Far be it from me to disagree with Secretary of State William Gardner, the man I most admire in the state of New Hampshire (Rep. Neal Kurk has moved into second), but I'm going slightly lower rather than slightly higher for statewide turnout versus four years ago when it was 719,000.

Bill is going with 722,000.  He may well be right, but I'm going with an even 700,000 number.  In the past, population growth has, at least in part, accounted for growth every four years, but keep in mind that the state's population has not grown the past four years--in fact, we might be down slightly.

Plus, I sense a lack of absolute enthusiasm, especially on the part of Obama Democrats.

My latest report from Manchster City Hall is that, as opposed to 2008 when 4395 votes were cast by absentee ballot, 3554 have been cast so far this year.  That's as of Friday, and a few hundred most likely will come in Monday and Tuesday's mail (4271 absentee ballots were requested), but the Manchester absentee total is still likely to be 10 or 15 percent shy of four years ago when more than 49,000 votes were cast in the city.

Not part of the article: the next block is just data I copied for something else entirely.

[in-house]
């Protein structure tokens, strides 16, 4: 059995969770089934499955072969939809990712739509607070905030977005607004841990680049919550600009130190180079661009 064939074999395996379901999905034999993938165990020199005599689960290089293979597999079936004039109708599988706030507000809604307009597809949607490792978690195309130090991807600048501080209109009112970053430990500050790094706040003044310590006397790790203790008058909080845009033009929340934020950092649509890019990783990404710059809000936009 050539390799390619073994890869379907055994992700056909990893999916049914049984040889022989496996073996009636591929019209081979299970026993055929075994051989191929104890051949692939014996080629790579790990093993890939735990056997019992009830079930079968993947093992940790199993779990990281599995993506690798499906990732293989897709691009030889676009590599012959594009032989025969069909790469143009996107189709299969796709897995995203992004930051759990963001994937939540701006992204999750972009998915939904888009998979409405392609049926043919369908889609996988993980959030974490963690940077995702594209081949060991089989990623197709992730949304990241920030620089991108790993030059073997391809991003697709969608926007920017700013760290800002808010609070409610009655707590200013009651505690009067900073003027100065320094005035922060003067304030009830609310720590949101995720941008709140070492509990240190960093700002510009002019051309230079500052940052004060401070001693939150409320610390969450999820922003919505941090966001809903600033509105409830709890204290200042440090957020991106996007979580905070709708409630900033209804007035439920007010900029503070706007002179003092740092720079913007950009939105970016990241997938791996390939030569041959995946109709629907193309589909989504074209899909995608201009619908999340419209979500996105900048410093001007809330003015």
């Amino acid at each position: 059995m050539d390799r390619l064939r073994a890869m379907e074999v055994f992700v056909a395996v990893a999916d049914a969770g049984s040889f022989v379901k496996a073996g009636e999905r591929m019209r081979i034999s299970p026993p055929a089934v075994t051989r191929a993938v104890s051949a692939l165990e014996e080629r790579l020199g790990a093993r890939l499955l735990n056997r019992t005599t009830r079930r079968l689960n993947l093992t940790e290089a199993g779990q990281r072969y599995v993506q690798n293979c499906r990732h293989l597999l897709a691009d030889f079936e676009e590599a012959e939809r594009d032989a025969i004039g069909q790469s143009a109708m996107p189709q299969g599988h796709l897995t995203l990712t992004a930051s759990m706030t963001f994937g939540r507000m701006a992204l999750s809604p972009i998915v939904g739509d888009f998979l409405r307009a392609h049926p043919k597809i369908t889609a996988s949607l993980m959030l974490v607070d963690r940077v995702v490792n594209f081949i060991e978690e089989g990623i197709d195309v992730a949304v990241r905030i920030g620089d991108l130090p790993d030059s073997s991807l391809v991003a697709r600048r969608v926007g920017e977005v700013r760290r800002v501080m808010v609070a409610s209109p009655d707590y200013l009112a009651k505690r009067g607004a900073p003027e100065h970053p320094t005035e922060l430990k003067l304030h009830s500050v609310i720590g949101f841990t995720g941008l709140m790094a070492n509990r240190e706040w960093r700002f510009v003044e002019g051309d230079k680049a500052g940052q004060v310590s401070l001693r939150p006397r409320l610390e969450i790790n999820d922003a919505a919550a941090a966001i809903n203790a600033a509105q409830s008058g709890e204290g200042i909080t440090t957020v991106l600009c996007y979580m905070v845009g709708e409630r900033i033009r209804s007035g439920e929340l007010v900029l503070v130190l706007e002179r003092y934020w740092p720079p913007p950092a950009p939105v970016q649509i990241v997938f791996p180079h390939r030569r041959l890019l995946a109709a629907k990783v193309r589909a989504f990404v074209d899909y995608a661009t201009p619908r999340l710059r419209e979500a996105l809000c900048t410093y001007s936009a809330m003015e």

I'm going with a 48,000 turnout in Manchester this year (hey, what can I say, I like round numbers).  That's not a big decrease, but in this atmosphere, every vote could count.  The most recent poll for New Hampshire, from Gravis, had Obama up 50-49 yesterday.

Paul Bergeron, Nashua City Clerk, is projecting a record turnout there, but numbers absentee requests seem to be down in Keene, rather significant because it leans so heavily Democratic (of course, a wave of Keene Staters could all show up and register election day, but that's not really likely).

I'm predicting Romney to carry the state by about the same margin he does the nation (51-48), and while I'm predicting the state's four electoral votes won't be vital (Romney wins 279-259), they just could if he fails to pick up Colorado.  Take away the 9 from Colorado, and indeed New Hampshire's four votes would move Romney from 266 to the magic 270!

Full details and all predictions will be updated here Monday.